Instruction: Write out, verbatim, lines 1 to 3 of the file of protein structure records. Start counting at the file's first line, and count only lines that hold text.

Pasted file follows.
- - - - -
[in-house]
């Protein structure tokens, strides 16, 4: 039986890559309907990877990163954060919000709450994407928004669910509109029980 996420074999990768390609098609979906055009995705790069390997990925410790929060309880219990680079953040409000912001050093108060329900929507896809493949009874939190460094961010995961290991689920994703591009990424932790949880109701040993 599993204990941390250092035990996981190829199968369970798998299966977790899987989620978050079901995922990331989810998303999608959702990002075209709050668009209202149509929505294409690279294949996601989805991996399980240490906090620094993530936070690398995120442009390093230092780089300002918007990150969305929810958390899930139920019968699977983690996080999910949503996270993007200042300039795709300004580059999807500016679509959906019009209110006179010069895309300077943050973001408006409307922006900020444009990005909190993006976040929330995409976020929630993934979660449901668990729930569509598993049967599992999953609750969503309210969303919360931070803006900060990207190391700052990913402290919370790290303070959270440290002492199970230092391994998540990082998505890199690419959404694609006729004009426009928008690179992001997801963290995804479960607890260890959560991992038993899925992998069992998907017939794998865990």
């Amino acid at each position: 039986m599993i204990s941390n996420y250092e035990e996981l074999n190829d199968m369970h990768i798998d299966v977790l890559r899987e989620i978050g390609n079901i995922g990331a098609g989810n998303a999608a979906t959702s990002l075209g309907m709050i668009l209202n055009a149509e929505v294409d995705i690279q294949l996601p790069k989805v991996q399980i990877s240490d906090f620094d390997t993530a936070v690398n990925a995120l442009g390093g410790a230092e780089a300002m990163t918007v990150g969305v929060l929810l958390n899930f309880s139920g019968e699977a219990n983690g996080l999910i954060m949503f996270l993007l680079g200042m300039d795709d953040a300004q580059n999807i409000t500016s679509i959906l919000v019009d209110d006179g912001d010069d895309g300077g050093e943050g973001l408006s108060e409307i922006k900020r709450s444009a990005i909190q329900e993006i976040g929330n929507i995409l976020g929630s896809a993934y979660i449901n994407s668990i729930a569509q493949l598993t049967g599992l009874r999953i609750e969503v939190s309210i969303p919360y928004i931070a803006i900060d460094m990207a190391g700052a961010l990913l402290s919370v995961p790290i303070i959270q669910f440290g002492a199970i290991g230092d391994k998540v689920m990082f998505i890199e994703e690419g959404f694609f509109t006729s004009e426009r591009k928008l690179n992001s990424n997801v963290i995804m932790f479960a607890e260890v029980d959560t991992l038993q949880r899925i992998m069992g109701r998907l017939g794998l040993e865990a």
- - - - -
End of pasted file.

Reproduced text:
[in-house]
């Protein structure tokens, strides 16, 4: 039986890559309907990877990163954060919000709450994407928004669910509109029980 996420074999990768390609098609979906055009995705790069390997990925410790929060309880219990680079953040409000912001050093108060329900929507896809493949009874939190460094961010995961290991689920994703591009990424932790949880109701040993 599993204990941390250092035990996981190829199968369970798998299966977790899987989620978050079901995922990331989810998303999608959702990002075209709050668009209202149509929505294409690279294949996601989805991996399980240490906090620094993530936070690398995120442009390093230092780089300002918007990150969305929810958390899930139920019968699977983690996080999910949503996270993007200042300039795709300004580059999807500016679509959906019009209110006179010069895309300077943050973001408006409307922006900020444009990005909190993006976040929330995409976020929630993934979660449901668990729930569509598993049967599992999953609750969503309210969303919360931070803006900060990207190391700052990913402290919370790290303070959270440290002492199970230092391994998540990082998505890199690419959404694609006729004009426009928008690179992001997801963290995804479960607890260890959560991992038993899925992998069992998907017939794998865990």
């Amino acid at each position: 039986m599993i204990s941390n996420y250092e035990e996981l074999n190829d199968m369970h990768i798998d299966v977790l890559r899987e989620i978050g390609n079901i995922g990331a098609g989810n998303a999608a979906t959702s990002l075209g309907m709050i668009l209202n055009a149509e929505v294409d995705i690279q294949l996601p790069k989805v991996q399980i990877s240490d906090f620094d390997t993530a936070v690398n990925a995120l442009g390093g410790a230092e780089a300002m990163t918007v990150g969305v929060l929810l958390n899930f309880s139920g019968e699977a219990n983690g996080l999910i954060m949503f996270l993007l680079g200042m300039d795709d953040a300004q580059n999807i409000t500016s679509i959906l919000v019009d209110d006179g912001d010069d895309g300077g050093e943050g973001l408006s108060e409307i922006k900020r709450s444009a990005i909190q329900e993006i976040g929330n929507i995409l976020g929630s896809a993934y979660i449901n994407s668990i729930a569509q493949l598993t049967g599992l009874r999953i609750e969503v939190s309210i969303p919360y928004i931070a803006i900060d460094m990207a190391g700052a961010l990913l402290s919370v995961p790290i303070i959270q669910f440290g002492a199970i290991g230092d391994k998540v689920m990082f998505i890199e994703e690419g959404f694609f509109t006729s004009e426009r591009k928008l690179n992001s990424n997801v963290i995804m932790f479960a607890e260890v029980d959560t991992l038993q949880r899925i992998m069992g109701r998907l017939g794998l040993e865990a």